How to Be Friends with Bloggers

Just a few years ago, the average joe didn’t know the word blog. Today, you would be hard pressed to find an individual who accesses the world wide web who doesn’t visit blogs on a regular basis.

Blogs have been the webs answer to inspiring writers and communicators everywhere who have something to say about a certain topic.  No longer do you need to worry about the formal publishing process to be noticed as a writer on the web, you simply need a WordPress account and the ability to put together thoughts in a cohesive manner to be today’s journalist.

Audiences have embraced blogs as they have increased the point of views available on topics. They have become authorities on the subjects they cover and in a lot of instances have eclipsed the formal publications from which most the blogs have been inspired from.

Blogs are particularly important to the developer community as they serve as a key communication method to promote and distribute their applications. As such, the relationship between the developer and the blogger is especially critical.  Getting reviewed or written up by the right blogger will not only give you industry cred, but will dramatically increase the number of downloads for your application.

As you can imagine, however, bloggers are inundated with tons of requests to cover stories on various topics. Knowing this, it is extremely important to stand out from the crowd and build a relationship with bloggers so that you can partner with them to give them credible news while you benefit from much needed visibility.

Here are a few tips to get you started on your much needed blogger friendship to improve your app marketing.


Find Your Most Influential Bloggers

There are millions of blogs out there. You want to make sure that you choose the blog that is right of the app that you are developing. The bloggers you want to connect with need to be interested in your product and your product needs to make sense with their blog.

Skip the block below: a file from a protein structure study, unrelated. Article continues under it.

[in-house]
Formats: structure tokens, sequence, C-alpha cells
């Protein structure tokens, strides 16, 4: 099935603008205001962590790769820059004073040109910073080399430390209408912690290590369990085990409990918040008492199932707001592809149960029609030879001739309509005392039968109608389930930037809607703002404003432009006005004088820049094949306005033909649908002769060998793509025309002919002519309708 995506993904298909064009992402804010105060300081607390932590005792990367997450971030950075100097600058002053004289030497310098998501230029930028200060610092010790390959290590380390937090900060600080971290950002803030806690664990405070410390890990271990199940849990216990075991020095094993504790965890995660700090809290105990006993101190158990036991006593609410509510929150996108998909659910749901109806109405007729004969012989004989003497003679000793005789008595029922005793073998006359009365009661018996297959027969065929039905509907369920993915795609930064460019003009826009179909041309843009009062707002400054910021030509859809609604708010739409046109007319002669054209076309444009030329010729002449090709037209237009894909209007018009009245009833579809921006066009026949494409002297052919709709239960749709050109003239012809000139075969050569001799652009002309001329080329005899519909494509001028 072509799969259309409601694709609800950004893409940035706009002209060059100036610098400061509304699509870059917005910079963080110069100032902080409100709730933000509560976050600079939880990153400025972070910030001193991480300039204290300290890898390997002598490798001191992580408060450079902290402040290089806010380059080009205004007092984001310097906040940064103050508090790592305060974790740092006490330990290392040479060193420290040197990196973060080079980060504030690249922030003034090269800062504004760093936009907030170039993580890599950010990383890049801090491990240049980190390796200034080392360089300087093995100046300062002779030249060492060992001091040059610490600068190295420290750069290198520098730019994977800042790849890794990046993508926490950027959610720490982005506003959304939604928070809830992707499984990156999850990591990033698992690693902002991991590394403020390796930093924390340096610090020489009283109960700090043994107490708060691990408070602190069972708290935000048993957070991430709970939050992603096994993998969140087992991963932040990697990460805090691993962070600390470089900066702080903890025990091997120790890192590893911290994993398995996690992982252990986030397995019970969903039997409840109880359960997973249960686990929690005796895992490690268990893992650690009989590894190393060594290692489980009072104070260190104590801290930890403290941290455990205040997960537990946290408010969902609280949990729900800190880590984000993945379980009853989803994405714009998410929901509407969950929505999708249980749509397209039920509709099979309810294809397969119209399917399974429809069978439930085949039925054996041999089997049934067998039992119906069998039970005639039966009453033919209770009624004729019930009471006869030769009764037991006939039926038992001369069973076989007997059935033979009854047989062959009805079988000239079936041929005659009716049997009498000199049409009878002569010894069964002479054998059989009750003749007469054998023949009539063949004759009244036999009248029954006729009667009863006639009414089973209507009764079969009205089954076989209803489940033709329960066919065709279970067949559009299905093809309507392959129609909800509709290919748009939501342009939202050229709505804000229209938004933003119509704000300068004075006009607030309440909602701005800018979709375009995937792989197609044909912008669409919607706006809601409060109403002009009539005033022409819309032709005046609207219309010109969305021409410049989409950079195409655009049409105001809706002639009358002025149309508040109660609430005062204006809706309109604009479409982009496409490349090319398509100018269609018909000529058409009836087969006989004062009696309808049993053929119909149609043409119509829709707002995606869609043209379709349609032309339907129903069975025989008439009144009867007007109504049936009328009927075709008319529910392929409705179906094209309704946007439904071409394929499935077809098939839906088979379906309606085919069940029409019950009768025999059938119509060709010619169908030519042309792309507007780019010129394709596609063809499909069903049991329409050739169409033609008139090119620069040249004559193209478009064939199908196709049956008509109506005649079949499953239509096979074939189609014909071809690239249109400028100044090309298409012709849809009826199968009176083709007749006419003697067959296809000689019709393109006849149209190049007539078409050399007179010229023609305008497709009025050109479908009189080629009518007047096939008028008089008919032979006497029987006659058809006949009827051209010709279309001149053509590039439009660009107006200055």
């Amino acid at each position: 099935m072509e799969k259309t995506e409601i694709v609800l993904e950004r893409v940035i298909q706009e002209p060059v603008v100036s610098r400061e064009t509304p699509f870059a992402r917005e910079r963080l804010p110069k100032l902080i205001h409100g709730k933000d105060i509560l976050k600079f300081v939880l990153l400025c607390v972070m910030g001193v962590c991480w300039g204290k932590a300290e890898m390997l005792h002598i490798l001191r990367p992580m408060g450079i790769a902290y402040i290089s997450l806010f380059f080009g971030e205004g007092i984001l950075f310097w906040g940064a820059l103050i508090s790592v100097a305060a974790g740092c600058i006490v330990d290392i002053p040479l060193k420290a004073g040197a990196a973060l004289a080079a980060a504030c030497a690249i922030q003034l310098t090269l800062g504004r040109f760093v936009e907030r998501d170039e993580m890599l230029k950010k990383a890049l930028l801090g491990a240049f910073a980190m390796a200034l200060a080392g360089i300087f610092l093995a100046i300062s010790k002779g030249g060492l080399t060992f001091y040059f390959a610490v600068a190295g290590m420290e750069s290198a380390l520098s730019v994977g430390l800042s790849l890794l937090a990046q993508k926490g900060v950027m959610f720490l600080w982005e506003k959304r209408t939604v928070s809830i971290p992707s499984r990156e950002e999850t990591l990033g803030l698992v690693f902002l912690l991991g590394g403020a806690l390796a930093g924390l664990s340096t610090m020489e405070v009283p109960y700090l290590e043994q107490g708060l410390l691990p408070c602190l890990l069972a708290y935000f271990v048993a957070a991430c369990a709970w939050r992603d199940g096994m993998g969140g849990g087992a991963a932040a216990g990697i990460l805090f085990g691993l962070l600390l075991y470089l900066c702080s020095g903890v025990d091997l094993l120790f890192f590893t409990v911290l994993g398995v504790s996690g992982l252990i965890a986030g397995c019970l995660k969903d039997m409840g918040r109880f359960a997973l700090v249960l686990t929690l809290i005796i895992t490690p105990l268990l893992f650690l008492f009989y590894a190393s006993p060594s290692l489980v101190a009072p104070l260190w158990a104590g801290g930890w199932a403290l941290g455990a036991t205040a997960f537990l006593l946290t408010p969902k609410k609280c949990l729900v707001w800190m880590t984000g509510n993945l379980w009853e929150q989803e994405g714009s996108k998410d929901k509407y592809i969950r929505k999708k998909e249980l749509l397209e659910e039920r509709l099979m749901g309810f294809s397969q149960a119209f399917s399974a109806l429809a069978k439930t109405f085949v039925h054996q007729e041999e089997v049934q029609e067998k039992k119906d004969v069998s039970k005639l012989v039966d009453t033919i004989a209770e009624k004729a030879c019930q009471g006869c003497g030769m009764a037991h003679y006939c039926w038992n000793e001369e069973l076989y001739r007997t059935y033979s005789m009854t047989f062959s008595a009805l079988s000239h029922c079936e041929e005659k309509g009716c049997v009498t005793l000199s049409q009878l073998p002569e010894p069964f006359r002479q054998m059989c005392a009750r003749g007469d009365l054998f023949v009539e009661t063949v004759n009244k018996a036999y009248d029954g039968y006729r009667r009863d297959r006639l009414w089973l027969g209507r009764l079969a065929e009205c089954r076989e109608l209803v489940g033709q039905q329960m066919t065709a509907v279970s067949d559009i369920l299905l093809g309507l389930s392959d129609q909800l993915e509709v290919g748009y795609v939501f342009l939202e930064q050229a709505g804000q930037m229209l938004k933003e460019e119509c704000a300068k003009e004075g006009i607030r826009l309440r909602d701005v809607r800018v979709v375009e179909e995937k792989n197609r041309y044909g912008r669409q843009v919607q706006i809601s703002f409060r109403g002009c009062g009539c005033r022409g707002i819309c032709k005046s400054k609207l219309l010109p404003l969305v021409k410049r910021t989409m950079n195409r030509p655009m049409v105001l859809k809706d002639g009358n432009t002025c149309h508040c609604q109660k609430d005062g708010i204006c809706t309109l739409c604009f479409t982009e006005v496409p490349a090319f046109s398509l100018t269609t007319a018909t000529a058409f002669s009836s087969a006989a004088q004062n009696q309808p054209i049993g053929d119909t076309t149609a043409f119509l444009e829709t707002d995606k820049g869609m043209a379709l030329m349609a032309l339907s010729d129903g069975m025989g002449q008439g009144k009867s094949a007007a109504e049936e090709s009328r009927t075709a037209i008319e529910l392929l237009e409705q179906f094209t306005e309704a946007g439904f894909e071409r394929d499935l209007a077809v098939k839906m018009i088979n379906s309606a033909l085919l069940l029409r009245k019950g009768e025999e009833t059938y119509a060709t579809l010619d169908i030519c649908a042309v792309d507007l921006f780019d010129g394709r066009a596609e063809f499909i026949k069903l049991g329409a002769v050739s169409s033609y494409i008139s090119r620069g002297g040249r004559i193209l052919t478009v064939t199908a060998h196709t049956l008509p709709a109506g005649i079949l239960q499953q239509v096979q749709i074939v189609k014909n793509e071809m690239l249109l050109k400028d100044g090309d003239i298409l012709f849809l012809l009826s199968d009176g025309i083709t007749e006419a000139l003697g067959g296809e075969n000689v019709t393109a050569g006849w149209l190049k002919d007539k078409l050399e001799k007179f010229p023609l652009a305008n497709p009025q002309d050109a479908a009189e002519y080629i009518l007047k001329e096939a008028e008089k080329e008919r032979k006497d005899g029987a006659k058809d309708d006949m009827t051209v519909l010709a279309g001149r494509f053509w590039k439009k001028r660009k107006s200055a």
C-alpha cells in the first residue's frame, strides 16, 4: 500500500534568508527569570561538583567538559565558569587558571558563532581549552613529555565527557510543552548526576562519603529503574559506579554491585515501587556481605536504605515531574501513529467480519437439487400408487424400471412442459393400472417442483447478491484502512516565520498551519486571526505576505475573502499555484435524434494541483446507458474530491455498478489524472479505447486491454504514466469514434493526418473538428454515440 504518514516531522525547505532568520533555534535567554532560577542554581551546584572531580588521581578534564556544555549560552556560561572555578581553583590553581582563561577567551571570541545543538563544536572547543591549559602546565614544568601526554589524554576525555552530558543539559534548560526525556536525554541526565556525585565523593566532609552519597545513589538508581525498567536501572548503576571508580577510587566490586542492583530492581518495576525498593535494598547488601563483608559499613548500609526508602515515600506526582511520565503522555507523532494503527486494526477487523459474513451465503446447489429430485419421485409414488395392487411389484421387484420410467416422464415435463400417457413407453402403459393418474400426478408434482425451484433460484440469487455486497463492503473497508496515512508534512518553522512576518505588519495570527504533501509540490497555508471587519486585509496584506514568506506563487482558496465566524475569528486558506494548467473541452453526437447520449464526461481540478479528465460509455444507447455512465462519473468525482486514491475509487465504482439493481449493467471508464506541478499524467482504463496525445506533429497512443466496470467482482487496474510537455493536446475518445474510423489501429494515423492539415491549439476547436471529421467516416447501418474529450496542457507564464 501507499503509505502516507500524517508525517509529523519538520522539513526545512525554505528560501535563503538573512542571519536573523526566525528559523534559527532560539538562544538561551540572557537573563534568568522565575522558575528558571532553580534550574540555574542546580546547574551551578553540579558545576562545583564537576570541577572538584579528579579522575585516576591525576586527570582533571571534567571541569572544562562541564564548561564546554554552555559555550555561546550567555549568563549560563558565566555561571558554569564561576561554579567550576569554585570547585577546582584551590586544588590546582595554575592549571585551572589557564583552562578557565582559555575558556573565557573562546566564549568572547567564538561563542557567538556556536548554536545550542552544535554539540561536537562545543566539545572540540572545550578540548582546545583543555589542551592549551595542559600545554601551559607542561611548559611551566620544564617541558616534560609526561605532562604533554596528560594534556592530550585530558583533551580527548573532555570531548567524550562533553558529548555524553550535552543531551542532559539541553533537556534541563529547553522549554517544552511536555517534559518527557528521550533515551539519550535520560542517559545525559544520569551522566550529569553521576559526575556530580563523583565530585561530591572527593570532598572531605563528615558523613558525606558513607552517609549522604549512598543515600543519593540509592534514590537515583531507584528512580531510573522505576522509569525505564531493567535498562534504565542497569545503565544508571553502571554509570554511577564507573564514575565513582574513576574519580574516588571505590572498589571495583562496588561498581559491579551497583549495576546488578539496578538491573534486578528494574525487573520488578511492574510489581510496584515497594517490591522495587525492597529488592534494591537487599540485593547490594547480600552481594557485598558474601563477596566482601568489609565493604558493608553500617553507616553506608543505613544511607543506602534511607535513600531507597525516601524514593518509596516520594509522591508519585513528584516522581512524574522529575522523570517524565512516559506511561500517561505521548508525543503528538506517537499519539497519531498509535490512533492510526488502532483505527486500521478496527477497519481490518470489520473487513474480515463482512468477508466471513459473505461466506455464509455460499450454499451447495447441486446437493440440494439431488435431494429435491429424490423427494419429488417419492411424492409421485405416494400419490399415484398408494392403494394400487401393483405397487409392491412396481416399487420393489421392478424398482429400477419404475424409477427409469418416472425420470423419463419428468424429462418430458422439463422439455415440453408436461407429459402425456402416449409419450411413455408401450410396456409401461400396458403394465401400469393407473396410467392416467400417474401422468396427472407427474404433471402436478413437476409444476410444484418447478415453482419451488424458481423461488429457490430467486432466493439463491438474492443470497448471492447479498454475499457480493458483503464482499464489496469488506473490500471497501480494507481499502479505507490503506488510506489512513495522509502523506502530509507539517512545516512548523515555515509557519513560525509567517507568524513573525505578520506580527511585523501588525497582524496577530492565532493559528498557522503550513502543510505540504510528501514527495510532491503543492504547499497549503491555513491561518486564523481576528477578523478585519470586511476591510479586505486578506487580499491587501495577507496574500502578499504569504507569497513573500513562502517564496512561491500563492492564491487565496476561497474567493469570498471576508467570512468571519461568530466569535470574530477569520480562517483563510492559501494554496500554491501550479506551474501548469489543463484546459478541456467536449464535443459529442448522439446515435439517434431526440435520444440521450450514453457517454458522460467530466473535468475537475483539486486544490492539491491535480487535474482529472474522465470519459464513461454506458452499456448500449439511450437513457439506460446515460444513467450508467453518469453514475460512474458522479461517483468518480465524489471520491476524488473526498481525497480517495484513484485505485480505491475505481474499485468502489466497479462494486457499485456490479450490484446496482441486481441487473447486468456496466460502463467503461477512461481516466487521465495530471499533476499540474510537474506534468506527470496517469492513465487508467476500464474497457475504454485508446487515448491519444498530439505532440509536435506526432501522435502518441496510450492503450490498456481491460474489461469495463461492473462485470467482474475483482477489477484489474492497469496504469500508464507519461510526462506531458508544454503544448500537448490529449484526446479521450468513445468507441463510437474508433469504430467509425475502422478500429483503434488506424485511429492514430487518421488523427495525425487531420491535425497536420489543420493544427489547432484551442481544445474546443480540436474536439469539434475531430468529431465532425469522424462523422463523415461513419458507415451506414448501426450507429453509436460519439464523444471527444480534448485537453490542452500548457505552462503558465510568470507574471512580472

Most often these are the blogs you are already following. But if you are not an avid blog reader you are going to have to do your homework. Use search engines to find blogs that relate to your keywords. Make sure you read some articles and about the blogger/blog to decide if it’s a good fit.  See if the blog recommends other blogs to introduce you to other prospects.

Once you have selected the blogs that you feel your product is best aligned with, you are going to want to prioritize them according to reach. Often times a bloggers audience information is listed in their advertising opportunity section so check that out to help you understand what the reach is for the blog. You are going to want to put most of your efforts on blogs that will allow any posts on your app to be read by the most amount of people.


Get Introduced

Now that you have your list, find out who the blog owner is or in the case of larger blogs who the key bloggers are that you need to contact in order to start building a relationship.

Most often blogs don’t provide an email address or phone number so don’t be afraid of using the feedback box to reach out to the right person.

Keep things extremely personal. Bloggers want to talk to real people. Let them know who you are and what you do and what you are working on. Most importantly let them know what you feel you can offer to their blog and why they should be interested.

It’s best to reach out to a blogger as early on as possible to start introductions rather than right when you need them to post something for marketing purposes. Contacting them for the sole purpose of introducing yourself and asking if they would be interested in you sending them updates and information on your product will most likely produce the best results in terms of response and in forming a positive relationship.

In this way your first contact with a blogger is not coming from immediately wanting something from them but more that you have identified them as an influential part of your ecosystem and value their cooperation.

Getting bloggers to know you on a first and last name basis is half the battle in getting published.


Get Published

When the time comes for you to get the word out for your app – whether this be for launch, a major update or perhaps an important accomplishment – the contact you already established with the blogger community will come in handy.

Hopefully you have gained an email address from previous contact with the blogger, but if not, send them information on your “story” via the feedback form making sure you mention that you had previously connected.

If you are contacting them to get a post written about your app, be direct and ask for this. Include all the necessary information they would need to develop the story including screenshots, facts and links to your application.

Most importantly, make sure that you address again why you feel your app or app’s story makes sense for their publication.


Thank Them

Once your story has been published, don’t forget to reach out to a blogger and thank them. Sending an email to thank them is an important step in building that relationship with them.